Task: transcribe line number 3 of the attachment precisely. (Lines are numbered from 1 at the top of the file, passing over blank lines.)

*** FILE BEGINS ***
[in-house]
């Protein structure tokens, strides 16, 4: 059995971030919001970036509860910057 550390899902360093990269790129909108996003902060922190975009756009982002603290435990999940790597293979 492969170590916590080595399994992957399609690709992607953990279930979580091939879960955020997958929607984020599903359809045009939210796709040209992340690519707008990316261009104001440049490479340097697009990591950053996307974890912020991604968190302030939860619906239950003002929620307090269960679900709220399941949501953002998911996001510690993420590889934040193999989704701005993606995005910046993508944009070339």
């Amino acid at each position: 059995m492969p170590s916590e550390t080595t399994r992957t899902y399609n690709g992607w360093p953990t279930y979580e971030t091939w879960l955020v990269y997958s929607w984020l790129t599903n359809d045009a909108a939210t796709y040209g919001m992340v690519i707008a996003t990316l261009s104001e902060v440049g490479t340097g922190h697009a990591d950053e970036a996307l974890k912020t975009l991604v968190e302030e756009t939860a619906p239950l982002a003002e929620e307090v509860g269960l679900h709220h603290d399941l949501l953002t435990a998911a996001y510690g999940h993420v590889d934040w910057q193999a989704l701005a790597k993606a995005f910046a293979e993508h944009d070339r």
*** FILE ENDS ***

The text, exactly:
């Amino acid at each position: 059995m492969p170590s916590e550390t080595t399994r992957t899902y399609n690709g992607w360093p953990t279930y979580e971030t091939w879960l955020v990269y997958s929607w984020l790129t599903n359809d045009a909108a939210t796709y040209g919001m992340v690519i707008a996003t990316l261009s104001e902060v440049g490479t340097g922190h697009a990591d950053e970036a996307l974890k912020t975009l991604v968190e302030e756009t939860a619906p239950l982002a003002e929620e307090v509860g269960l679900h709220h603290d399941l949501l953002t435990a998911a996001y510690g999940h993420v590889d934040w910057q193999a989704l701005a790597k993606a995005f910046a293979e993508h944009d070339r």